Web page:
What to see, what to do and what to eat.

Our guide to Madrid

Viviendo Madrid was born from the thirst for knowledge about certain aspects of the unknown city we were living in. It was a guide for us, two "paletos" from Malaga who didn't know their way around Spain's capital.

How high can you go?

It was my first attempt at creating a website that people would actually want to read. I never imagined how successful it would be and how much I would learn from it in the process.


Page views





The way to a user's heart is through stories that matter.

Quality Content

One of the keys to Viviendo Madrid's success is content that engages. Over the five years I updated the site, I always aimed to write in-depth articles that would appeal to it's fan base.

Content that engages users

Metrics that delight partners

Viviendo Madrid was my first “serious” website. I dedicated five years of my life to updating it once or twice a week, managing and growing social media accounts and learning a ton in the process.

I was already familiar with HTML (I’d picked it up learning Frontpage back in the day), but Viviendo Madrid catapulted me into the wonderful world of self-hosted WordPress. I learnt PHP for hacking at web templates and was forced to come to terms with some basic MySQL once I started playing around with my own VPS.

Under the pseudonym Jaime, I also wrote most of the content on the site. The average article is around 500-600 words in length, but some of them envolved months of planning, designing and editing, especially when collaborating with other bloggers to create super posts that garnered thousands of views.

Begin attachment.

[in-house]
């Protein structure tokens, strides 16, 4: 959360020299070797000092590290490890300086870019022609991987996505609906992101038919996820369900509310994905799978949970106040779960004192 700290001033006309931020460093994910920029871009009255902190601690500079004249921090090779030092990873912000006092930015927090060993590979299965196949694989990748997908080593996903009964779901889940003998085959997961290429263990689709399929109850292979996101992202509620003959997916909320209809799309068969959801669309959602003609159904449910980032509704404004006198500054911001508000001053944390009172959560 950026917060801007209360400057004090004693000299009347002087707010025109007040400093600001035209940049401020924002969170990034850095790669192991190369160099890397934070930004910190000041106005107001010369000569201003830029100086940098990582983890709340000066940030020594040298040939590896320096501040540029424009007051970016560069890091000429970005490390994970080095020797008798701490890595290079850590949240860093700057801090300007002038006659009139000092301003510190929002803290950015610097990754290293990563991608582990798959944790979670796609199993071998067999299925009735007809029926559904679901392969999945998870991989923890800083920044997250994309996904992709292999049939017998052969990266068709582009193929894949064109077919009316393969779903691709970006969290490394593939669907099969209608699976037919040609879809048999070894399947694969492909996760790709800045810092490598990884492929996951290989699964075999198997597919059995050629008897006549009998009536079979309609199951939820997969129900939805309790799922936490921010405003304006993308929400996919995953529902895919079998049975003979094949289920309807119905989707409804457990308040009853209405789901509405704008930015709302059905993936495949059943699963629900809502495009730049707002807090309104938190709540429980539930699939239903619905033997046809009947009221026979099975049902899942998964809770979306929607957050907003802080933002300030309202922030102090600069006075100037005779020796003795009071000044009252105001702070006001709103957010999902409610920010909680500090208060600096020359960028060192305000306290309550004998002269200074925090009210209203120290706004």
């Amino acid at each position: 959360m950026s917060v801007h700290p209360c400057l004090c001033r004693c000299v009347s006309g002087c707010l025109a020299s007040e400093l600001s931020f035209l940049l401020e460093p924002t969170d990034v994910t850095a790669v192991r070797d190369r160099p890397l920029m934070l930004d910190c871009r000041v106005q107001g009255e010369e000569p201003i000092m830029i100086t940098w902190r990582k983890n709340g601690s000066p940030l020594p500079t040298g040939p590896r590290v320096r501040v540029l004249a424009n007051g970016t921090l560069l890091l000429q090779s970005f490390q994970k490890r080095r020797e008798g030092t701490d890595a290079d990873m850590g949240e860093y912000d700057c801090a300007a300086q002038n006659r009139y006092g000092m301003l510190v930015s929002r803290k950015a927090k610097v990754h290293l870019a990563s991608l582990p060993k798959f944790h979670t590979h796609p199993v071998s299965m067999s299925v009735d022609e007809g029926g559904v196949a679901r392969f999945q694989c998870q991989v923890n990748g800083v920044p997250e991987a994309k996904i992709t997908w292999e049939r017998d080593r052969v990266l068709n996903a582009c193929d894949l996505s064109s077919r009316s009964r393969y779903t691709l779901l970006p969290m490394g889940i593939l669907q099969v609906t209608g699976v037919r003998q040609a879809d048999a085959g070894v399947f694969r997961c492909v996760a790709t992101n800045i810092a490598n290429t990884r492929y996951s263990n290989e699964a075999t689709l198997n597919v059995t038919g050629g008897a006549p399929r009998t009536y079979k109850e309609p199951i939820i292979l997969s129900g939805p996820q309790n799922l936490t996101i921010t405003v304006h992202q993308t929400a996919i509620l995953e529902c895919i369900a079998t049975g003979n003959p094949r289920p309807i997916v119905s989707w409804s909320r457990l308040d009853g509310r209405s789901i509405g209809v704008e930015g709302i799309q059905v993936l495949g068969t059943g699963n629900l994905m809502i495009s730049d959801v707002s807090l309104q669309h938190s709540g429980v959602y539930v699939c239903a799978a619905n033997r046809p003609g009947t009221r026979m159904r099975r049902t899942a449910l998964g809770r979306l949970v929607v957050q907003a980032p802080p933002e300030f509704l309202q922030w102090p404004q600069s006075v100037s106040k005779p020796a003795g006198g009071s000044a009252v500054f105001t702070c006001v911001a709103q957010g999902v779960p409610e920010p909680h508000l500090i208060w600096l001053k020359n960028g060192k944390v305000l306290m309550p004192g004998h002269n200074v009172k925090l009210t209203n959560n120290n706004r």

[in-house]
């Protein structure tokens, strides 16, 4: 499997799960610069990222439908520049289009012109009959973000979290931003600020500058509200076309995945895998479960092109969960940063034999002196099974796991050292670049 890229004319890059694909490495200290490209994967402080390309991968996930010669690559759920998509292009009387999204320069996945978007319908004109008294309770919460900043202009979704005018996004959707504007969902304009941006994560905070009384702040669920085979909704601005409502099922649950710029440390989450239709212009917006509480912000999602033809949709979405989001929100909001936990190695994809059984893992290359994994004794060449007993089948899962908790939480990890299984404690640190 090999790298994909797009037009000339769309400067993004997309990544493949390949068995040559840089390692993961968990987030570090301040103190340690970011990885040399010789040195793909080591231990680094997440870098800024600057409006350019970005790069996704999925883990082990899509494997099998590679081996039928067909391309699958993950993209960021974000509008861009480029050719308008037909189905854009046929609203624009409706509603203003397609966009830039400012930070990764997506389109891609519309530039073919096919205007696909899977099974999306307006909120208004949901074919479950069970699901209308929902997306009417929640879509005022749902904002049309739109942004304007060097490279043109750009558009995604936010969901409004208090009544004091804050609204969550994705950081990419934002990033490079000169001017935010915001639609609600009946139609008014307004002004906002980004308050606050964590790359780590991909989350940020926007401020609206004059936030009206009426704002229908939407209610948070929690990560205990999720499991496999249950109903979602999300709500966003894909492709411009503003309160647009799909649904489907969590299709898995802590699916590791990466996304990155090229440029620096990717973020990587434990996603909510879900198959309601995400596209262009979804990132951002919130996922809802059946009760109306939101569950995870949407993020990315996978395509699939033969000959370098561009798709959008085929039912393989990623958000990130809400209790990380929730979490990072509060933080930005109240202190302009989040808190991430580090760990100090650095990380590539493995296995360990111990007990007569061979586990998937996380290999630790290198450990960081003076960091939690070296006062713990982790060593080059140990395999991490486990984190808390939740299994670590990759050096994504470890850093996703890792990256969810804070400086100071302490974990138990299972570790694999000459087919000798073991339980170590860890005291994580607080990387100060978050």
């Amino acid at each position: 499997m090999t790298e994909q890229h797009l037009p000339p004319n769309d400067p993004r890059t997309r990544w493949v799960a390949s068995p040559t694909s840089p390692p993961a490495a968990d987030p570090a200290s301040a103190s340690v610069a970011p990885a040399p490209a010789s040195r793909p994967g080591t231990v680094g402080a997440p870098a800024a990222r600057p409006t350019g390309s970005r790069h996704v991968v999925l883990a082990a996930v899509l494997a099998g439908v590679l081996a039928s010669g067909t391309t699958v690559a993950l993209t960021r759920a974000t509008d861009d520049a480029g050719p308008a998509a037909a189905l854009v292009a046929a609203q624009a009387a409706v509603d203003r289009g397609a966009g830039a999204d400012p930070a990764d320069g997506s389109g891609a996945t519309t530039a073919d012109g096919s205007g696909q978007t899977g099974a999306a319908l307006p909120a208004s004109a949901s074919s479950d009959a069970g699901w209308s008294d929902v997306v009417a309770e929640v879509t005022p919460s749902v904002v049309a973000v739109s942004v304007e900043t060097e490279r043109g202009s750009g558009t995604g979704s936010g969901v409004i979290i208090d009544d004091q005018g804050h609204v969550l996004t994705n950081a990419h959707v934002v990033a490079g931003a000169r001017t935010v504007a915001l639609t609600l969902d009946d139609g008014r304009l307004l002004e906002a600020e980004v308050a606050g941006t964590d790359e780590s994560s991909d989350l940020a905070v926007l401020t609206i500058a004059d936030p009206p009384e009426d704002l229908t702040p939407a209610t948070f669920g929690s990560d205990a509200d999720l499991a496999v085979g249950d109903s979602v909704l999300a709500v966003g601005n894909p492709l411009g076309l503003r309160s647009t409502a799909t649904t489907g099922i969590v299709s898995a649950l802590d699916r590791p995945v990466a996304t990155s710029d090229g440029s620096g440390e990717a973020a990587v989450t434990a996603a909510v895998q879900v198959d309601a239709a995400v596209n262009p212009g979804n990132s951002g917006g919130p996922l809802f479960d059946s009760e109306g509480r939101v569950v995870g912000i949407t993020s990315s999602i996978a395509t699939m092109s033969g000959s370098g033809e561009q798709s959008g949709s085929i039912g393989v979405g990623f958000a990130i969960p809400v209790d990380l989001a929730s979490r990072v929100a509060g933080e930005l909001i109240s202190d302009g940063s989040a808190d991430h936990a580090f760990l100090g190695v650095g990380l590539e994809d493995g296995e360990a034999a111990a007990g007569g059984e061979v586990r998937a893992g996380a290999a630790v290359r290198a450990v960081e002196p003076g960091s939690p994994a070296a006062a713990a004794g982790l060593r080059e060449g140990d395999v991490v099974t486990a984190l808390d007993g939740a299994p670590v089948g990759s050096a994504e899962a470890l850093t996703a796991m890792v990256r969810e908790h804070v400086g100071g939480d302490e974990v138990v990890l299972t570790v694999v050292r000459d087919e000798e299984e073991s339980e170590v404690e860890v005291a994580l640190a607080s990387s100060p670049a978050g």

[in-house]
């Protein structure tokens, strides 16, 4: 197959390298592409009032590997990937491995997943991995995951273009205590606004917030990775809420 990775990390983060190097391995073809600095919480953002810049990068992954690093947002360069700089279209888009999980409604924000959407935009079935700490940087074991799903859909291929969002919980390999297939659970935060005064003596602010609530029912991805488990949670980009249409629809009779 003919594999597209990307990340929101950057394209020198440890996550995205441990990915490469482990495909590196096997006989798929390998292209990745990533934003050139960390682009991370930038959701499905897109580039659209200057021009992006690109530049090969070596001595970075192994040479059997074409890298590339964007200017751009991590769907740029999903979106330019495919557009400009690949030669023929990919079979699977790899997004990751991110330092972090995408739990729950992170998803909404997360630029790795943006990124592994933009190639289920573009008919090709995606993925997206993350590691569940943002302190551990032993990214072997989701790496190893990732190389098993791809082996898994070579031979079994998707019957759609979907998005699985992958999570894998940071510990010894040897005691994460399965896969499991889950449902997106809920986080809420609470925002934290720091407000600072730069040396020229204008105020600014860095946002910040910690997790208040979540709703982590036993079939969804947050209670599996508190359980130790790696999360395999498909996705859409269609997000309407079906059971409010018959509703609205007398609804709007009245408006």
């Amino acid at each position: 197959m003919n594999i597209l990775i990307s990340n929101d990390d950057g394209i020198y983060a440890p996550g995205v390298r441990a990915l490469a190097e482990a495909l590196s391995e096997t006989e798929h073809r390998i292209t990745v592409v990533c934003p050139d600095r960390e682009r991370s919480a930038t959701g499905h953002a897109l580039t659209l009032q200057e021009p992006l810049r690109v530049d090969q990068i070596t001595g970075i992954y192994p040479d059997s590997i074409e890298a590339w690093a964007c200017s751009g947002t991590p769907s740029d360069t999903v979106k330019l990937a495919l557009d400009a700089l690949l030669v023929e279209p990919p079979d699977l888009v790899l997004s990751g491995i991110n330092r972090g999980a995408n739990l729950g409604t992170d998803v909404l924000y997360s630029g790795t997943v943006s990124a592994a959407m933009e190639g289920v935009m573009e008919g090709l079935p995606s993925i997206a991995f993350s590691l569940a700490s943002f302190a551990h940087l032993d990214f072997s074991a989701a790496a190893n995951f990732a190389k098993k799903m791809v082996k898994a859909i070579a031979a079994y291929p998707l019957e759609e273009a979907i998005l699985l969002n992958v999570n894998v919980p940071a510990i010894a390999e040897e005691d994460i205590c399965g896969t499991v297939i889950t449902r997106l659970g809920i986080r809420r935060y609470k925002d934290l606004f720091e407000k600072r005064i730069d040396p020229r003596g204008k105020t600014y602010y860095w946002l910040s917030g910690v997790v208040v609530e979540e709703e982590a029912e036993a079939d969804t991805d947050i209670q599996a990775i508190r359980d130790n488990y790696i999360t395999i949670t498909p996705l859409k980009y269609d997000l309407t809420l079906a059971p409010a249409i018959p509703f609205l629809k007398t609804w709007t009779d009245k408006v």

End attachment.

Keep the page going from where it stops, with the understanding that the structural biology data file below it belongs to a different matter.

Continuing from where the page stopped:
When planning articles, I would use Google’s Keyword Planner, Analytics and Trends tools to pinpoint the kind of content that could be of interest to my users. I also learnt SEO basics and discovered a myriad of interesting tools (Moz, Screaming Frog, Majestic, etc.) in the process.

To illustrate articles, I would usually use a combination of materials provided by the featured businesses and my own photographs (which were uploaded to Flickr and made available to use through a Creative Commons license). For certain special articles, logos and PDFs were designed and edited using Photoshop and Illustrator.

The popularity of the site lead to interesting advertising opportunities with big-name brands like Renault, Decathlon, Just Eat, etc.

Last but not least is social media. Thanks to this website I learnt how to navigate the rough waters of social, nurturing an ever growing user base and reaping the rewards in form of page views and advertising revenue.


Viviendo Madrid

  • WordPress
  • HTML,
    PHP and MySQL
  • Word and Excel
  • Google Analytics, Keyword Planner and Trends
  • Moz, Majestic and Screaming Frog
  • Photoshop and Illustrator

Personal Project


May, 2010


18.000+ followers

Twitter finds comfort in numbers. A large group of followers can give your content the traction it needs to get picked up on other influential sites and social media.


6.100+ followers

Facebook’s versatility lies in that it’s an intermediate option that everyone has access to. Not everyone’s on Twitter, not everyone gets Instagram or Pinterest, but most people will have a Facebook account to snoop on friends and family.


2.300+ followers

Instagram is a content creation powerhouse. Whatever you’re doing at that moment, snap it, upload it, and plug it in to Facebook and Twitter. Keeps content hungry users happy and gives them a taste of what’s to come.